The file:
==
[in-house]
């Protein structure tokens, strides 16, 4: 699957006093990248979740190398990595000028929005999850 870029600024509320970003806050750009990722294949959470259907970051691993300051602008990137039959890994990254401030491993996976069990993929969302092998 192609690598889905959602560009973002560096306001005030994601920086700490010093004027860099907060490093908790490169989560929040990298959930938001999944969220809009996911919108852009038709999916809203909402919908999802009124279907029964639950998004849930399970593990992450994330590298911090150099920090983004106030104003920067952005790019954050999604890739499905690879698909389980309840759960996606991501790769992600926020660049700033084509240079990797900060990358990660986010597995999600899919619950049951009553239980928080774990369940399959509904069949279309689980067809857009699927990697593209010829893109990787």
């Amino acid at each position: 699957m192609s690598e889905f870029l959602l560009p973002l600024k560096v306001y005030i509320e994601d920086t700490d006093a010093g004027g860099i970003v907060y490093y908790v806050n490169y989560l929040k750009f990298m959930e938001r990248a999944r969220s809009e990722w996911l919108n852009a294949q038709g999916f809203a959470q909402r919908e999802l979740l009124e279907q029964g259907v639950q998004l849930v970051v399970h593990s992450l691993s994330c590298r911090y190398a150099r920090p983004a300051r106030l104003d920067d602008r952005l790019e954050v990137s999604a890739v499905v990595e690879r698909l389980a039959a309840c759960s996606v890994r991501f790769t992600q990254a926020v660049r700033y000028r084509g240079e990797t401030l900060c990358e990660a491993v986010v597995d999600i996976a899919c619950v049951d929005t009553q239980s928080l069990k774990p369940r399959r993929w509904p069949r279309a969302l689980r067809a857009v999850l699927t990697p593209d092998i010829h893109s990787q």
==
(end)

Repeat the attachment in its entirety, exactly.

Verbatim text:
[in-house]
């Protein structure tokens, strides 16, 4: 699957006093990248979740190398990595000028929005999850 870029600024509320970003806050750009990722294949959470259907970051691993300051602008990137039959890994990254401030491993996976069990993929969302092998 192609690598889905959602560009973002560096306001005030994601920086700490010093004027860099907060490093908790490169989560929040990298959930938001999944969220809009996911919108852009038709999916809203909402919908999802009124279907029964639950998004849930399970593990992450994330590298911090150099920090983004106030104003920067952005790019954050999604890739499905690879698909389980309840759960996606991501790769992600926020660049700033084509240079990797900060990358990660986010597995999600899919619950049951009553239980928080774990369940399959509904069949279309689980067809857009699927990697593209010829893109990787």
């Amino acid at each position: 699957m192609s690598e889905f870029l959602l560009p973002l600024k560096v306001y005030i509320e994601d920086t700490d006093a010093g004027g860099i970003v907060y490093y908790v806050n490169y989560l929040k750009f990298m959930e938001r990248a999944r969220s809009e990722w996911l919108n852009a294949q038709g999916f809203a959470q909402r919908e999802l979740l009124e279907q029964g259907v639950q998004l849930v970051v399970h593990s992450l691993s994330c590298r911090y190398a150099r920090p983004a300051r106030l104003d920067d602008r952005l790019e954050v990137s999604a890739v499905v990595e690879r698909l389980a039959a309840c759960s996606v890994r991501f790769t992600q990254a926020v660049r700033y000028r084509g240079e990797t401030l900060c990358e990660a491993v986010v597995d999600i996976a899919c619950v049951d929005t009553q239980s928080l069990k774990p369940r399959r993929w509904p069949r279309a969302l689980r067809a857009v999850l699927t990697p593209d092998i010829h893109s990787q």